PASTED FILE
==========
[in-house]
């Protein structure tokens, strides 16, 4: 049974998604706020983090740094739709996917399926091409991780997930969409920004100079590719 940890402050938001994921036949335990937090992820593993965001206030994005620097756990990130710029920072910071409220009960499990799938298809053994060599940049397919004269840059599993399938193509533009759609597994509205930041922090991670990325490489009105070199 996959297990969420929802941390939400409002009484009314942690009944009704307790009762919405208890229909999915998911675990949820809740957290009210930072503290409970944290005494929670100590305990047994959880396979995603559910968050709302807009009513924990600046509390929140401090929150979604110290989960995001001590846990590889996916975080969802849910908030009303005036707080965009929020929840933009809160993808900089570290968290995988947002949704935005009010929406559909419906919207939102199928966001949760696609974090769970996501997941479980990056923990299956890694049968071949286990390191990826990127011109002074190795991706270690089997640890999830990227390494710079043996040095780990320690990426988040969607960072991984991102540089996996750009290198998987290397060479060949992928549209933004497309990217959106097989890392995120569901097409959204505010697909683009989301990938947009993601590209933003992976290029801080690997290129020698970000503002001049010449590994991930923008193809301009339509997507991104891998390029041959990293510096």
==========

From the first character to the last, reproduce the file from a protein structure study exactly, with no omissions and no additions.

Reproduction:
[in-house]
């Protein structure tokens, strides 16, 4: 049974998604706020983090740094739709996917399926091409991780997930969409920004100079590719 940890402050938001994921036949335990937090992820593993965001206030994005620097756990990130710029920072910071409220009960499990799938298809053994060599940049397919004269840059599993399938193509533009759609597994509205930041922090991670990325490489009105070199 996959297990969420929802941390939400409002009484009314942690009944009704307790009762919405208890229909999915998911675990949820809740957290009210930072503290409970944290005494929670100590305990047994959880396979995603559910968050709302807009009513924990600046509390929140401090929150979604110290989960995001001590846990590889996916975080969802849910908030009303005036707080965009929020929840933009809160993808900089570290968290995988947002949704935005009010929406559909419906919207939102199928966001949760696609974090769970996501997941479980990056923990299956890694049968071949286990390191990826990127011109002074190795991706270690089997640890999830990227390494710079043996040095780990320690990426988040969607960072991984991102540089996996750009290198998987290397060479060949992928549209933004497309990217959106097989890392995120569901097409959204505010697909683009989301990938947009993601590209933003992976290029801080690997290129020698970000503002001049010449590994991930923008193809301009339509997507991104891998390029041959990293510096």